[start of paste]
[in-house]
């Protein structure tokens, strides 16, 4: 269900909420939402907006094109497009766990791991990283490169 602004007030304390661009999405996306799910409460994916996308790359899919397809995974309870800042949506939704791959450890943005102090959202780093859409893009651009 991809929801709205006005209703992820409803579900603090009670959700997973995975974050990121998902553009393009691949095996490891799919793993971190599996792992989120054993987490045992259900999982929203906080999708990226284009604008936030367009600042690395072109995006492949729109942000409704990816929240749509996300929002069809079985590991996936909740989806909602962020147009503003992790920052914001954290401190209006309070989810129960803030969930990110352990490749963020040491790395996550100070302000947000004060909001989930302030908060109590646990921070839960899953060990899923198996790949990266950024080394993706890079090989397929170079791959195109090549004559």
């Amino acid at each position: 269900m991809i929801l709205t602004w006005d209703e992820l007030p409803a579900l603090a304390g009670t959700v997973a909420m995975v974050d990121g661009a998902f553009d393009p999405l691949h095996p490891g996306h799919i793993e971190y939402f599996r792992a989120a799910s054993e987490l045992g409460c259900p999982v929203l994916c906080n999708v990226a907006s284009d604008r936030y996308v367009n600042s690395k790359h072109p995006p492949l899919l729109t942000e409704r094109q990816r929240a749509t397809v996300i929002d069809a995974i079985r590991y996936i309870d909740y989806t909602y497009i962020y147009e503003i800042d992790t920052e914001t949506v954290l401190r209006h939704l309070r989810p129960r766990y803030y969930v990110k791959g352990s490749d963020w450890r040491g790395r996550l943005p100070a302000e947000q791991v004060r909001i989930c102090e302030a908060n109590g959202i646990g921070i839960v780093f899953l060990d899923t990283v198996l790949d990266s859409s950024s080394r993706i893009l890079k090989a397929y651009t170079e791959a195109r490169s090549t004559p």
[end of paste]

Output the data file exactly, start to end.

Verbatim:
[in-house]
């Protein structure tokens, strides 16, 4: 269900909420939402907006094109497009766990791991990283490169 602004007030304390661009999405996306799910409460994916996308790359899919397809995974309870800042949506939704791959450890943005102090959202780093859409893009651009 991809929801709205006005209703992820409803579900603090009670959700997973995975974050990121998902553009393009691949095996490891799919793993971190599996792992989120054993987490045992259900999982929203906080999708990226284009604008936030367009600042690395072109995006492949729109942000409704990816929240749509996300929002069809079985590991996936909740989806909602962020147009503003992790920052914001954290401190209006309070989810129960803030969930990110352990490749963020040491790395996550100070302000947000004060909001989930302030908060109590646990921070839960899953060990899923198996790949990266950024080394993706890079090989397929170079791959195109090549004559």
């Amino acid at each position: 269900m991809i929801l709205t602004w006005d209703e992820l007030p409803a579900l603090a304390g009670t959700v997973a909420m995975v974050d990121g661009a998902f553009d393009p999405l691949h095996p490891g996306h799919i793993e971190y939402f599996r792992a989120a799910s054993e987490l045992g409460c259900p999982v929203l994916c906080n999708v990226a907006s284009d604008r936030y996308v367009n600042s690395k790359h072109p995006p492949l899919l729109t942000e409704r094109q990816r929240a749509t397809v996300i929002d069809a995974i079985r590991y996936i309870d909740y989806t909602y497009i962020y147009e503003i800042d992790t920052e914001t949506v954290l401190r209006h939704l309070r989810p129960r766990y803030y969930v990110k791959g352990s490749d963020w450890r040491g790395r996550l943005p100070a302000e947000q791991v004060r909001i989930c102090e302030a908060n109590g959202i646990g921070i839960v780093f899953l060990d899923t990283v198996l790949d990266s859409s950024s080394r993706i893009l890079k090989a397929y651009t170079e791959a195109r490169s090549t004559p």